So, that happened. This week, we are joined by the host of MSNBC's "All In With Chris Hayes," who in case you haven't figured it out is named Chris Hayes. We'll be talking about his new book "A Colony In A Nation," which documents how white fear has led to America's frustratingly unjust two-tiered justice system -- where some get to live peacefully as citizens, and others get treated by the state as if they were under the bootheel of an occupying force. Meanwhile, have you been wondering how the next big world war would start? Well, wonder no more! It could all begin over the Baltic Sea, with a confrontation between an American spy plane and a Russian fighter jet, pushing the boundary of confrontation. But this isn't just some fantasy out of "Top Gun." The real story here is that all of the traditional mechanisms by which we've de-escalated conflict so many times in the past have deteriorated, and leaders on both sides who seem ill-equipped to lead the way back. The Huffington Post's David Wood joins us to explain. Finally, we have to strap in and deal with the week that was. The judicial filibuster in the Senate has been put out to pasture. White House advisor Steve Bannon has been kicked off the National Security Committee. House Intelligence Committee Chairman Devin Nunes is recusing himself from the House's investigation into Russian meddling. And Paul Ryan's attempt to bring TrumpCare back from the dead is now also dead. When will life ever be sane again?

The Brief Wondrous Life Of Trumpcare  

So, that happened. This week, Washington lawmakers began crawling out from under the wreckage of the failed American Health Care Act, better known as the bill that finally emerged from the GOP's seven-year effort to repeal and replace Obamacare. The bill largely foundered because of deep divides within the House Republican caucus, with House Speaker Paul Ryan and establishment leaders on one side, and the insurgent House Freedom Caucus on the other. But now, they have a common enemy at least, in the form of President Donald Trump -- who has spent the last week lashing out at both sides, raising an obvious question, where does everybody go from here? Meanwhile, this week the president unveiled his Executive Order on Promoting Energy Independence and Economic Growth, a measure that would roll back steps taken by his predecessor to reduce carbon emissions and keep America on track to hit its climate change targets. Trump has framed this endeavor as one that would end what he calls the "War on Coal," and which would supposedly bring back mining jobs in coal-rich Appalachia. Trump's one of the few national politicians in recent memory who's engaged with this part of the country, which is a good thing. What's not as good is making promises that you can't keep, and restoring coal country to its former glory looks to be a very heavy lift, if not impossible. Finally, our guest this week is professor and author Michael Kazin, who joins us to talk about his book "War Against War: The Fight For American Peace, 1914-1918," which tells the largely forgotten story about the mass movement in America that tried to keep the country out of World War I, and what today's activists can learn from their efforts.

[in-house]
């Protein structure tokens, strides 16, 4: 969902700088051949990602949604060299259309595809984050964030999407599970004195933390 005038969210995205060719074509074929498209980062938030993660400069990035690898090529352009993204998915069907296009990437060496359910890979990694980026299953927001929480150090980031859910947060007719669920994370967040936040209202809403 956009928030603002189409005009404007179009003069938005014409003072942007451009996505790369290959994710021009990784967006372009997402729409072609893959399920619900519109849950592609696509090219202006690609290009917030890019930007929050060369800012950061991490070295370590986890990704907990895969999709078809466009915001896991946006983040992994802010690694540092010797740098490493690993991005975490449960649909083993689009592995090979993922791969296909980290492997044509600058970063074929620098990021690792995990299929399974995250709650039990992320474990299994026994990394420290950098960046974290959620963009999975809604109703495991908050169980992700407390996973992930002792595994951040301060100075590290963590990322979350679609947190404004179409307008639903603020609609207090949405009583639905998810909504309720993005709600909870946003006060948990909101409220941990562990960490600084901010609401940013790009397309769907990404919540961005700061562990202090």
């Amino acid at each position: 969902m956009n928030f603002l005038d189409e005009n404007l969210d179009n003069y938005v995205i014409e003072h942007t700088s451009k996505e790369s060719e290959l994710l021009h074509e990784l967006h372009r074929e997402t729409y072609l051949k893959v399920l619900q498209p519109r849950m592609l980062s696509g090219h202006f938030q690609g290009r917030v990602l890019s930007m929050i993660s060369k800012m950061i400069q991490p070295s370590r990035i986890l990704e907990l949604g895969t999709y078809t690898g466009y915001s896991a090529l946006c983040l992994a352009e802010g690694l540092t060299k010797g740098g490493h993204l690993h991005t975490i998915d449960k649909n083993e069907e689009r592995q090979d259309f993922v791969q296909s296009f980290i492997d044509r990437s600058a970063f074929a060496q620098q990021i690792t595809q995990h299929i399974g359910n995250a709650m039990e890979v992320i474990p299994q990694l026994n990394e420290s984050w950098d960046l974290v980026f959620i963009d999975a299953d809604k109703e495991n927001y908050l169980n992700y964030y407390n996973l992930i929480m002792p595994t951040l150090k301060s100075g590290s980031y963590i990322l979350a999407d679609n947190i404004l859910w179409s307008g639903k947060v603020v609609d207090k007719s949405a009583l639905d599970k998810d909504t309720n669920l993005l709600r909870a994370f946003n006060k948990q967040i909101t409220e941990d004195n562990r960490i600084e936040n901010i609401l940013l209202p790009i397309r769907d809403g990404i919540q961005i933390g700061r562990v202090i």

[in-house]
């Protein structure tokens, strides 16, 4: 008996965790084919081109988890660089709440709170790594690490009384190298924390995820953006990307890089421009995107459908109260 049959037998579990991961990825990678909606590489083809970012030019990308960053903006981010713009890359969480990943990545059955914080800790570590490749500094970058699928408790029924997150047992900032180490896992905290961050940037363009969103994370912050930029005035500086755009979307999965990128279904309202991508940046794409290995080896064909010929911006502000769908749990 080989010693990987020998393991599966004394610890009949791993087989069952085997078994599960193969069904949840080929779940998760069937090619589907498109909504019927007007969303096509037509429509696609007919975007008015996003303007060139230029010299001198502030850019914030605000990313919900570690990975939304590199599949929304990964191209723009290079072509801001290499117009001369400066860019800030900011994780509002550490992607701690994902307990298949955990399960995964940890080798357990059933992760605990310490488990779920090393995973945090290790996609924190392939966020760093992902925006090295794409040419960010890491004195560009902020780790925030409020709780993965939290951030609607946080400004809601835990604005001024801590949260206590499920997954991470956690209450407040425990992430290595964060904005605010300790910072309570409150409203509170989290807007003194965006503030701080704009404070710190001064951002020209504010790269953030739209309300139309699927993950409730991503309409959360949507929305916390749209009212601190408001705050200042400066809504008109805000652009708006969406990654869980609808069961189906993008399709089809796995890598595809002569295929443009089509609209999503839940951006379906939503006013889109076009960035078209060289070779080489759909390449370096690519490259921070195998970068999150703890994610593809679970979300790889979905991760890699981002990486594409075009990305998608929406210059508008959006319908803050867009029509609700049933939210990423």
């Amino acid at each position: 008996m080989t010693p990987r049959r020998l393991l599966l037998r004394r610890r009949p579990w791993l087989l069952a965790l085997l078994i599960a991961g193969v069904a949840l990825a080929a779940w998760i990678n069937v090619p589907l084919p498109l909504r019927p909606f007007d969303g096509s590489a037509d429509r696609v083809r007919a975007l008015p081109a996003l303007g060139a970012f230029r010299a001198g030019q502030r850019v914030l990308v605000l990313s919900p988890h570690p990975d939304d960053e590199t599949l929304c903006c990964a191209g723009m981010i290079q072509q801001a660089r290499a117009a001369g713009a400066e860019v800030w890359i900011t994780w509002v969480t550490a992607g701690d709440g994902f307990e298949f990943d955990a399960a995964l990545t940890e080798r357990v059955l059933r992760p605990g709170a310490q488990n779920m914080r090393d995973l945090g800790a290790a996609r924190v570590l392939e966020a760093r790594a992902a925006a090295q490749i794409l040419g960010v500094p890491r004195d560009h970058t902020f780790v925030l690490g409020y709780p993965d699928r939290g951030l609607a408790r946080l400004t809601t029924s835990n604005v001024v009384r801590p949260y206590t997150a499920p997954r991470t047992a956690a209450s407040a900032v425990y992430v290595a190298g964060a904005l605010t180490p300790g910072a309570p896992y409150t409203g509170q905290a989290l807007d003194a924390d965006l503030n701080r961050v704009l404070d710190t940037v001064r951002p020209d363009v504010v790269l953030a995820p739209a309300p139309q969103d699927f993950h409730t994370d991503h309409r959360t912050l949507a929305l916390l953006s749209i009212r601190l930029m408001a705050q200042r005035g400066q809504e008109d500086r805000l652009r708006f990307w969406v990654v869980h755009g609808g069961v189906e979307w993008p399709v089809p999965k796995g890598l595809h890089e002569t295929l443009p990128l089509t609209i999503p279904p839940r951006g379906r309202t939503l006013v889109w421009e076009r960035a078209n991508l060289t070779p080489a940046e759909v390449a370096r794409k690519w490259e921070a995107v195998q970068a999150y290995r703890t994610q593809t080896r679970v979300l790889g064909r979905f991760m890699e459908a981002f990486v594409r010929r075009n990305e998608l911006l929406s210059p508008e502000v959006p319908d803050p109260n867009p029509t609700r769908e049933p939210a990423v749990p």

Trump's Defense Splurge Won't Trickle Down To Working Soldiers